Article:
21 for ’21: Composers and performers who sound like tomorrow

By Michael Andor Brodeur, Washington Post Classical Music Critic


Music critics often get mistaken for interior decorators of the intangible, or sommeliers of sound — able to set the scene or select the perfect accompaniment for any occasion. And sure, there is no doubt, it’s a thing we do.

But there is really no playlist to match this unstable, uncertain moment. And, honestly, right now I’m less interested in rummaging through the past for reference points. I’m just trying to find my way forward.

In that spirit — and since we’re feeling all inaugural — please find below the first-ever class of 21 for ’21.

Some of these composers and performers are just launching their careers; others are well along in their work. But each has found some sort of special resonance in the right-now (i.e. my headphones), and I’ll be following their lead in the year to come.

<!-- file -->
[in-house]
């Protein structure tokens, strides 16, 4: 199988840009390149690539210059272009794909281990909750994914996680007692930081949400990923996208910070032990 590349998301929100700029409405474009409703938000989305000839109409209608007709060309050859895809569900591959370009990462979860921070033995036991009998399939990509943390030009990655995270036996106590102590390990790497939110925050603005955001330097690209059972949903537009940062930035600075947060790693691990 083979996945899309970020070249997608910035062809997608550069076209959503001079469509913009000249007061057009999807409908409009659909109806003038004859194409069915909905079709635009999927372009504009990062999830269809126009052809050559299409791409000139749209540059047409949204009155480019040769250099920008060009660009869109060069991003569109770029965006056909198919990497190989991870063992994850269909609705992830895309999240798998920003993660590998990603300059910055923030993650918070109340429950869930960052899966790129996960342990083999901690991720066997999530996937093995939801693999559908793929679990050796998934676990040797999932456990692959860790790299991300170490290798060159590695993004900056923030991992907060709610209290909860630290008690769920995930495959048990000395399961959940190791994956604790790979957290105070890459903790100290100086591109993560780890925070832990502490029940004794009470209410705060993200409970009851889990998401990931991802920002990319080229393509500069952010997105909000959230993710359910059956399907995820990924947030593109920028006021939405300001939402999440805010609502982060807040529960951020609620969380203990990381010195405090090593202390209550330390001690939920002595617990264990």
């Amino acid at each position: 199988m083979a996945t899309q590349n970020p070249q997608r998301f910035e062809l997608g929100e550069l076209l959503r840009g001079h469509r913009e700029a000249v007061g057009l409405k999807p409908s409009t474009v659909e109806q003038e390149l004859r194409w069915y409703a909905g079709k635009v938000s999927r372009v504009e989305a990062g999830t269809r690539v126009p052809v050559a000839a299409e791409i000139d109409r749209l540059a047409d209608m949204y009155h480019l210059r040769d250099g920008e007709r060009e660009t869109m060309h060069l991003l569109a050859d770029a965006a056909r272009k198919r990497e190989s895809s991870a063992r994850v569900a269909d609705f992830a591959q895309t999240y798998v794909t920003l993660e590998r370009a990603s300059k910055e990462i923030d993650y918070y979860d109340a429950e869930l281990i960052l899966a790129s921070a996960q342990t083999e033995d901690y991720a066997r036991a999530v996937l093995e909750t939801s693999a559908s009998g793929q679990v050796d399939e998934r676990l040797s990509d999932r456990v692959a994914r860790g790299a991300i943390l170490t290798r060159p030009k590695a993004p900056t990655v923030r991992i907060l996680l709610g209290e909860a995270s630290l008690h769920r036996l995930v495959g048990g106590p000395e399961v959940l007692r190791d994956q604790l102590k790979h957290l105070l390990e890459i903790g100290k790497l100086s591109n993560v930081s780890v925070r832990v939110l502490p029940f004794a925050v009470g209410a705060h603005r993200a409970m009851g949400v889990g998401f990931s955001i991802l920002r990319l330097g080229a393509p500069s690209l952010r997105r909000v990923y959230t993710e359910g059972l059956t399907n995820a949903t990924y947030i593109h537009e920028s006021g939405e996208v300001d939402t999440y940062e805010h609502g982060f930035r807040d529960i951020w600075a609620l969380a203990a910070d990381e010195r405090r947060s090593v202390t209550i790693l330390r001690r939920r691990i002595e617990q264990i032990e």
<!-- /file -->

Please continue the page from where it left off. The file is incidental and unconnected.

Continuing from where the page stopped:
These 21 (as well as the many composers and performers linked throughout this list) represent an array of approaches, identities, experiences and, most of all, exciting ways of imagining what our future together sounds like.


Christopher Cerrone

Cerrone, 36, struck back at the pandemic with percussive wit: “Don’t Look Down,” composed for pianist Conor Hanick and Sandbox Percussion, was partly inspired by Wile E. Coyote. But he also reached for poetry: “The Pieces That Fall to Earth” enlisted soprano Lindsay Kesselman and L.A. ensemble Wild Up for luminous settings of poems by Kay Ryan, James Wright and Bill Knott. This month, Hub New Music premiered “New Addresses,” Cerrone’s setting of poems by New York School underdog Kenneth Koch. And “Beaufort Scales” — a forthcoming collaboration with Lorelei Ensemble — incorporates lines from Melville, Teju Cole and Anne Carson. christophercerrone.com.


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